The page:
When the world of faith meets the world of reality TV
Reality TV documentaries can provide an appreciation into previously little known worlds, and last week ITV’s Strictly Kosher was no exception.
A two-part documentary following the lives of individuals from Manchester’s thriving Jewish community, the series depicts Jewish traditions, beliefs and practices and attempts to offer a unique insight into the culture and character of a community linked by faith. The style is similar to Channel 4’s My Big Fat Gypsy Wedding and follows the community’s more colourful characters with an effort to reveal some of the complexities and intricacies of Jewish rituals and community life.
This show was the second instalment of the original Strictly Kosher documentary, which aired last year, and received criticism for displaying fun entertainment but little show of depth into the UK’s largest Jewish community. This time round, emotional and sombre themes are blended with spirited festival celebrations and communal events.
The series attempts to portray the diversity within the Jewish community. The characters range from Bernette Clarke, a lively and animated modern-orthodox mother and wife; Jack Aizenberg, an 85-year-old Holocaust survivor who lost his faith after the war; Joel Lever, a clothing store owner who claims that “we live in a modern era” and that simply being a good person is good enough for him; and Rabbi Zevi Saunders, an entertaining young internet-dating Rabbi.
Although thoroughly entertaining and at times insightful, the problem with documentaries of this type is that they tend to portray a very limited and sometimes unrepresentative picture of an entire community. One such example was Joel Lever’s comment: “there are two things Jewish people love – food, and clothes”. I had to try my best not to cringe when the clothes store owner commented that “the ‘kerching’ of the cash register is like music”.
Ultimately made for the viewer’s entertainment, such shows often fall into the trap of representing a rather crude depiction of religion as no more than a set of restrictions. This is the case when the central character Bernette is shown walking through the handful of gender-segregated streets of Jerusalem, which could be taken to depict the norm for religious Jewish communities.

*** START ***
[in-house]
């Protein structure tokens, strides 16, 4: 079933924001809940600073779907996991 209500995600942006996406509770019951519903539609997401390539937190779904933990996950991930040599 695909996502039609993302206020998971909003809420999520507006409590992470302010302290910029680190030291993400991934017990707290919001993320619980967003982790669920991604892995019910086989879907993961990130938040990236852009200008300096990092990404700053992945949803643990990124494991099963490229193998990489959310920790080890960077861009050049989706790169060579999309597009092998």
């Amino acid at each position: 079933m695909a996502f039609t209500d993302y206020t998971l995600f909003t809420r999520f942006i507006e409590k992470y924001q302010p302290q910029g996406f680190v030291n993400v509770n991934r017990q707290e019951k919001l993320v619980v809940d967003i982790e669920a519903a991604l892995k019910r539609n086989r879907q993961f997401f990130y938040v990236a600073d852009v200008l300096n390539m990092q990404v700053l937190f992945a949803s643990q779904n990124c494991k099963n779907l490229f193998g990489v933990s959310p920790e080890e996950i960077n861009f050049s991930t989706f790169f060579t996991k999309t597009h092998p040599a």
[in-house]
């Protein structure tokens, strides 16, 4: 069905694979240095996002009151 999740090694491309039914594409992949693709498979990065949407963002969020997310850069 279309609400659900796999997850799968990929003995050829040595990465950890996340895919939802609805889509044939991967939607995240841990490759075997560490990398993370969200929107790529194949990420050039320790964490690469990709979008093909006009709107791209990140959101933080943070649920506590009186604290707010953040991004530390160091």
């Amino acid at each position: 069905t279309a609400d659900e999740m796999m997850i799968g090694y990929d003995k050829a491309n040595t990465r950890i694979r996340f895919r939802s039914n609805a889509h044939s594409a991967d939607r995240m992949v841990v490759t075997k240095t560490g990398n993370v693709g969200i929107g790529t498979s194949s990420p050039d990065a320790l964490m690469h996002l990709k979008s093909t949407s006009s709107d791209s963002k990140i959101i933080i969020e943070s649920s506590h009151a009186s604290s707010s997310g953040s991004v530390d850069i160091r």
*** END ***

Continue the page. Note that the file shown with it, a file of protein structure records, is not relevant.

A lot was made of Jewish rituals and festivals, with the emphasis on family and communal life. Often the characters were filmed in the family home, sitting around the Sabbath table, or involved in a religious ritual or activity. Although these events are an accurate representation of the elements that make up religious Jewish life, to the average viewer, the impression might be that sitting around a table, eating, praying and observing rituals is pretty much all that Jewish people do.
Having discussed the topic with fellow young members of the Jewish community, the consensus was that the voice and perspective of the younger generation was missing from the programme. Faith was described by many of them as a very personal experience, one which is fluid and not necessarily a one-size-fits-all belief system which can be accurately portrayed in a two-hour documentary. It would have been interesting to have had representation from the different denominations within Judaism, such as the Reform, Liberal and Masorti sectors, which might have presented the different ways in which the faith is interpreted and practised.
But Strictly Kosher did have some entertaining moments. When asked if he would be undertaking any sex education in advance of his upcoming nuptials, 27-year-old Rabbi Zevi Saunders replied that he supposed he was expected to “learn on the job”.
Perhaps the strongest element of the programme was the moving story of the Holocaust survivor, Jack Aizenberg, who lost his family during World War Two at the hands of the Nazis and arrived in Manchester as an empty-handed refugee. In Part Two of the documentary he revisits his hometown of Poland and ventures back into the death camps in which he suffered incomprehensibly as a young boy. It was impossible not to be moved by the tragic tale of Jack’s suffering and loss. An incredibly likable character, we watched as Jack wept, describing the horror of his little brother being murdered: “My brother was only nine years old… gassed. What had he done wrong? What was his crime? He was a Jew.” Jack has since built up a successful luggage business in Manchester and practises little of his faith. When asked about keeping kosher, he reflects on his experiences of living in hunger and responds: “Food was created by God…so where does being kosher come into it?”
We also see Jack finally undergoing his Bar Mitzvah ceremony at the age of 85, 72 years later than the traditional Bar Mitzvah age of 13. It was a touching ceremony, one that he had missed out on as a persecuted teenager all those years ago.
Possibly my favourite line of the documentary was when Jack claimed that he would like his nationality to be described, not as part of the chosen people, but as part of the human race. He described himself as “happy”; he reflects at how he had lived through hell (during the war), but had spent the past 70 years in paradise.
Realistically, a two-hour slot and a handful of characters could never equate to an accurate and representative portrayal of Jewish life in its entirety. While the series may not have avoided clichés and stereotypes, it did provide an entertaining mini-observation into a minority of characters within the Jewish community. But anyone wishing for a more meaningful and in-depth understanding would be better off expanding their horizons.
Image from: http://www.guardian.co.uk/tv-and-radio/2011/jul/09/strictly-kosher-grace-dent
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